When you meet with a professional estate planning attorney very careful attention is given to the wording of your Will, Trust and Powers of Attorney, and appropriately so! However, for many “boomers” the estate provisions for a majority of their assets are now controlled by beneficiary designations. Remember such designations in a 401k, IRA, Annuity, Life Insurance Policy are contractual and usually prevail over the instructions in a Will or Trust.

Here are some common beneficiary mistakes you should look out for:

MISTAKE 1: THE INSURED’S ESTATE HAS BEEN NAMED BENEFICIARY

Very few account applications explicitly name “estate of the insured” as the beneficiary of the death benefit. However, most contracts default to the insured’s estate when no specific beneficiary is listed. If the estate is the beneficiary, the access of the heirs to any money associated with the financial product is delayed because the money must go through probate. Even worst, if the funds involved are “qualified” (retirement type accounts) most likely the entire account balance will be taxed in one year before being dispersed.   This is only a sampling of the problems this mistake causes.

MISTAKE 2: THE POLICY HAS NO NAMED CONTINGENT BENEFICIARIES

A substantial percentage of account applications have had no named contingent beneficiary or beneficiaries. Why is that a problem? If no contingent beneficiary is named, and if the primary beneficiary has predeceased the insured, in most cases the insured’s estate will be the default beneficiary. That leads to all the drawbacks described in mistake one.   To be blunt – this mistake is often made when an insurance agent or broker simply don’t take the time to be thorough in the account opening paperwork.

MISTAKE 3: NAMING MINORS OR OTHER IMPAIRED PERSONS AS BENEFICIARIES

In most such cases a court-supervised guardianship or conservatorship will need to be created for the benefit of the minor. The process of creating a guardianship or conservatorship usually requires a legally responsible adult to file a petition with the court to seek permission to act. If family members are not in agreement with regard to who should act, the court proceeding could be contested. Once selected by the judge, the guardian or conservator will have numerous duties and responsibilities with regard to taking care of all of the minor’s needs. The fiduciary will likely have to seek the court’s prior approval for many actions, increasing costs and creating delays. In the case of impaired persons, directly receiving such assets could unnecessarily disqualify them from assistance they are already receiving.

MISTAKE 4: LEAVING THE WRONG ASSETS TO THE WRONG PEOPLE OR CHARITIES

You will likely have both “taxed favored” and “tax cursed” assets left at your death.   Too often Charitable interests are provided for in a Will or Trust while children are named on taxable retirement accounts. This causes the IRS to become one of your primary beneficiaries – unnecessarily!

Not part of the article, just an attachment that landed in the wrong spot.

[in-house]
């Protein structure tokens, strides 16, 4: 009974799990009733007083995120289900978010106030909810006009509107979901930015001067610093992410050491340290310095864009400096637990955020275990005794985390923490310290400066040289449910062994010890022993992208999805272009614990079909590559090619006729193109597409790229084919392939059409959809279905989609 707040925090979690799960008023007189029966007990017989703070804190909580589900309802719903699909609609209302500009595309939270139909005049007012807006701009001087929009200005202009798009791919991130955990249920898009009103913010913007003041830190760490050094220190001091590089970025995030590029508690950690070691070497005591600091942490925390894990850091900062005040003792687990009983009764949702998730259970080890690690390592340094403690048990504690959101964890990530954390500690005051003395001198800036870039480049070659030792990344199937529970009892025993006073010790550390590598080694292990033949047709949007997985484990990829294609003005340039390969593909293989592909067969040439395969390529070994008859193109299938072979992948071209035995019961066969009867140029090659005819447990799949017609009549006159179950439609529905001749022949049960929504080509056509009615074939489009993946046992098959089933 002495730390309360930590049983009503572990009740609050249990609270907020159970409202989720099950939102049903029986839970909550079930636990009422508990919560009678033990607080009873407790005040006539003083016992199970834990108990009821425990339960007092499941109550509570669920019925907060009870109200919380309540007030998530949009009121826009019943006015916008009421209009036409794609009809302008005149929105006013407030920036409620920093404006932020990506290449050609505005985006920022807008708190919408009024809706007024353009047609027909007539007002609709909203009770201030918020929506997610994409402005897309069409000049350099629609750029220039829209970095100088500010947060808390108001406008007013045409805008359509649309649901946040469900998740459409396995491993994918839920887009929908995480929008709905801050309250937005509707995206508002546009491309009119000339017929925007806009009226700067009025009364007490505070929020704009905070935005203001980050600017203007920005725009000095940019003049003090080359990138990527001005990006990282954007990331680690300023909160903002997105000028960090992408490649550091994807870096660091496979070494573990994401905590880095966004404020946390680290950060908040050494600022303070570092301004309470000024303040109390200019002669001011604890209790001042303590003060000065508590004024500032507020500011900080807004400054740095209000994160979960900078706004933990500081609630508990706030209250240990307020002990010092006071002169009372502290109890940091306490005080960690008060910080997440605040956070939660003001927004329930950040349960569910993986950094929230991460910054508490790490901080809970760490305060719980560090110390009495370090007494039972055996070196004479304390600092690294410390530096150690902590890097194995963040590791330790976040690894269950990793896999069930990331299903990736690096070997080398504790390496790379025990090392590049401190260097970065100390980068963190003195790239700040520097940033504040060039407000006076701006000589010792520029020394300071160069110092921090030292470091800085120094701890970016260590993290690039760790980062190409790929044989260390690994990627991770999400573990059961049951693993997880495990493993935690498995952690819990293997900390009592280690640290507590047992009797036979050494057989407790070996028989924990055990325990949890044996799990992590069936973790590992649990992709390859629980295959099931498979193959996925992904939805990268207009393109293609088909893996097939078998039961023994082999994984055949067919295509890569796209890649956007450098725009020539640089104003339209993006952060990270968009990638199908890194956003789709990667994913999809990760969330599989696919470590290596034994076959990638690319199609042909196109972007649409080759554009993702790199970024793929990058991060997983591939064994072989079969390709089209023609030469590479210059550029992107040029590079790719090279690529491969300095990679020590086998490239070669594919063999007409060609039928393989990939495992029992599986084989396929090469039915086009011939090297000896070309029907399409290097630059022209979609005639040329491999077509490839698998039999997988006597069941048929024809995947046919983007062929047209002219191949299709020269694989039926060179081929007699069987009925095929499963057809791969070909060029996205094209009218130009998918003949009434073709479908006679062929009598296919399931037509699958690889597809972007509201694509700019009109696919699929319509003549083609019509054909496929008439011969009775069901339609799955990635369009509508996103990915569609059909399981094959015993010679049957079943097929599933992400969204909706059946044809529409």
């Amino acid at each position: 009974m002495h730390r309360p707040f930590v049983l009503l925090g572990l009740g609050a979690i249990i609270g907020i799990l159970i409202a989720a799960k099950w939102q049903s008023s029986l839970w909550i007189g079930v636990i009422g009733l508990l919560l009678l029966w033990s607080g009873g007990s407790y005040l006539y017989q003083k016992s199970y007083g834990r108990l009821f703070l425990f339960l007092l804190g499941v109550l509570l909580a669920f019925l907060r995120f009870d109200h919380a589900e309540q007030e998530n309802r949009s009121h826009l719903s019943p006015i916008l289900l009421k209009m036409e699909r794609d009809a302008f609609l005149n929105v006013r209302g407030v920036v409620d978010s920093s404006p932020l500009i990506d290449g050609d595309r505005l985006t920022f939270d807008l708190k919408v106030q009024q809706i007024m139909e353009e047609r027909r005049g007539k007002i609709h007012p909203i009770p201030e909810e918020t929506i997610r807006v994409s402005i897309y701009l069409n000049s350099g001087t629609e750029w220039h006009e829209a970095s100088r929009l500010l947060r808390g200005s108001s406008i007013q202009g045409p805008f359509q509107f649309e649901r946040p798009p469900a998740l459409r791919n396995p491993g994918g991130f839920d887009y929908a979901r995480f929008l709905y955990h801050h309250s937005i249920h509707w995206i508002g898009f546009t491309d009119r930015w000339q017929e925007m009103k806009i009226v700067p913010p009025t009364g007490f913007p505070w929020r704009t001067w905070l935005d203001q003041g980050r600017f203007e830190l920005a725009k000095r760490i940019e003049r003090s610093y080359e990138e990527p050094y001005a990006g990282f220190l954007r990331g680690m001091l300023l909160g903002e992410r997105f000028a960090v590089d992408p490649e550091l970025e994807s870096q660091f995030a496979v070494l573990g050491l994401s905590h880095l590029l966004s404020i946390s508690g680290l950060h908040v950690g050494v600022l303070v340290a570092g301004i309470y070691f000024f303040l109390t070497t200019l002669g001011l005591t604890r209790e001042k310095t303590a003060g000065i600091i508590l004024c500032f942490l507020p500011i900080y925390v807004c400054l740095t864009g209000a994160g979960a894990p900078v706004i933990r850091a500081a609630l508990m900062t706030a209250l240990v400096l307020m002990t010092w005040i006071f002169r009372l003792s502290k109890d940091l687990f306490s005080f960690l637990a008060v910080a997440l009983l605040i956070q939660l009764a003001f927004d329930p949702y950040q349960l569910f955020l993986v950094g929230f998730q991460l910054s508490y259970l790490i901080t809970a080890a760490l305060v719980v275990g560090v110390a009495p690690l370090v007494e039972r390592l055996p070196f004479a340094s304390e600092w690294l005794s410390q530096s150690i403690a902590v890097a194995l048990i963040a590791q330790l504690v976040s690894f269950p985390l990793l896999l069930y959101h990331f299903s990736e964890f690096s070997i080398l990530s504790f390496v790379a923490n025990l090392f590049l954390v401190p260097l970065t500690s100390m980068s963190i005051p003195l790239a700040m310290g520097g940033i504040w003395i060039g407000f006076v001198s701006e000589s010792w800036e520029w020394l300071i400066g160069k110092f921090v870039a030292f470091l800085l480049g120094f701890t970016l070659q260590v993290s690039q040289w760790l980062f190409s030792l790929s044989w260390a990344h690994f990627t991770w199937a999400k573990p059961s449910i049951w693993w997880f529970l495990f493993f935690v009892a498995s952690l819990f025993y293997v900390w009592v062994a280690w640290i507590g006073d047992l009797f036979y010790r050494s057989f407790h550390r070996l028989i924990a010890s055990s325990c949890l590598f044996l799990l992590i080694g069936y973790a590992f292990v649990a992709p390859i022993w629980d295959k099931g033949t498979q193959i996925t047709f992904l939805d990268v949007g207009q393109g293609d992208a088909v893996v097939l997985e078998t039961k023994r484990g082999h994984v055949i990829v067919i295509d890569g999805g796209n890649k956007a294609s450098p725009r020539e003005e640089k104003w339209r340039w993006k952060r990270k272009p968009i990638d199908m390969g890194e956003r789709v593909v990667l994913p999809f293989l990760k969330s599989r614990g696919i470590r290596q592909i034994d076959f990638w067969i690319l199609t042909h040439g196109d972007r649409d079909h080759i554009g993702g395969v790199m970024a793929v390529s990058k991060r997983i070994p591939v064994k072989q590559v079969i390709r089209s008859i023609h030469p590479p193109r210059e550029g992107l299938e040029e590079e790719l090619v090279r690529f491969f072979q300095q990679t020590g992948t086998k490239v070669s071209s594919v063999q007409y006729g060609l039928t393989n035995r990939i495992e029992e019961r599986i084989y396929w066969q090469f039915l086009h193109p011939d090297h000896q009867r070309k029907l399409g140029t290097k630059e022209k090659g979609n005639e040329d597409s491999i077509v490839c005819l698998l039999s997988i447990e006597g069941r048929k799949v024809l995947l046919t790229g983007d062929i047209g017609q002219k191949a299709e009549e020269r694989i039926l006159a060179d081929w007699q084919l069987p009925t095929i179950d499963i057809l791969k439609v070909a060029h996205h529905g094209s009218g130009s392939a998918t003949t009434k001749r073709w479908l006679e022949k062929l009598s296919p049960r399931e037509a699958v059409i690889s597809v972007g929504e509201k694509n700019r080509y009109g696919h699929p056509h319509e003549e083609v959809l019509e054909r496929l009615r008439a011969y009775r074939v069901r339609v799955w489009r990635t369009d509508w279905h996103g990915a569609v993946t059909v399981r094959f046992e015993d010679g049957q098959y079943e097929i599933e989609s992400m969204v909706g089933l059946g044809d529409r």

MISTAKE 5: THE BENEFICIARY LANGUAGE IS WRONG OR UNCLEAR

Let’s say that Ann Romano names her adult daughters, Barbara and Julie, each 50 percent beneficiaries of Ann’s life insurance policy. Where will the policy proceeds go if Barbara passes before Ann, then Ann dies before making any adjustment to the beneficiary designation?  Most contracts automatically send the death proceeds to the sole surviving beneficiary— in this case it would be Julie. But is that what Ann would have intended? What if Barbara left two children—Ann’s grandchildren—as survivors? Will Barbara’s children (Ann’s beloved grandchildren) be cut out?

MISTAKE 6: BENEFICIARY DESIGNATIONS HAVE NOT BEEN REVIEWED FOR YEARS

Imagine that Paul names his wife Nancy as the primary beneficiary of his 401k account. Move forward ten years and find out that Paul and Nancy have divorced, with Paul now remarried to Kathryn.  Would it be a problem if Nancy is still named the beneficiary of Paul’s 401k at Paul’s death? Yes!

Now imagine that Paul was very thorough and did file a beneficiary change form to designate Kathryn his primary beneficiary. His children were already the contingent beneficiaries so he left that portion blank on the change form. Problem? Yes, the new beneficiary form completely replaces his original. His kids are no longer the contingent.

Let’s not pick on Paul. He is very thorough on the beneficiary change form.  But prior to his death the 401k administrator is changed. In the electronic transfer of account information his change form is lost and only his original application is on record. Rare? Not at all!

MISTAKE 7: NAMING A REVOCALE LIVING TRUST AS BENEFICARY OF AN IRA

This is a variation of mistake number four. Tax qualified accounts (401k, IRA, Pension) have many requirements that are determined by the age of the beneficiary. A “trust” does not have an “age!” Typically if a trust is named as a beneficiary of a retirement account the full account balance will be taxed immediately(at trust rates!).  If your attorney disagrees with this and tells you not to worry – get that in writing! The attorney may believe that the proceeds will “flow through the trust” to the ultimate trust beneficiaries and be able to be “stretched” by them. Such a trust must qualify as a “look through trust” and most do not!    Sending retirement money to a trust requires very specific and quite sophisticated IRA trust language. There are such trusts available if you will be leaving significant qualified funds to people and want to leave some restrictions on those distributions.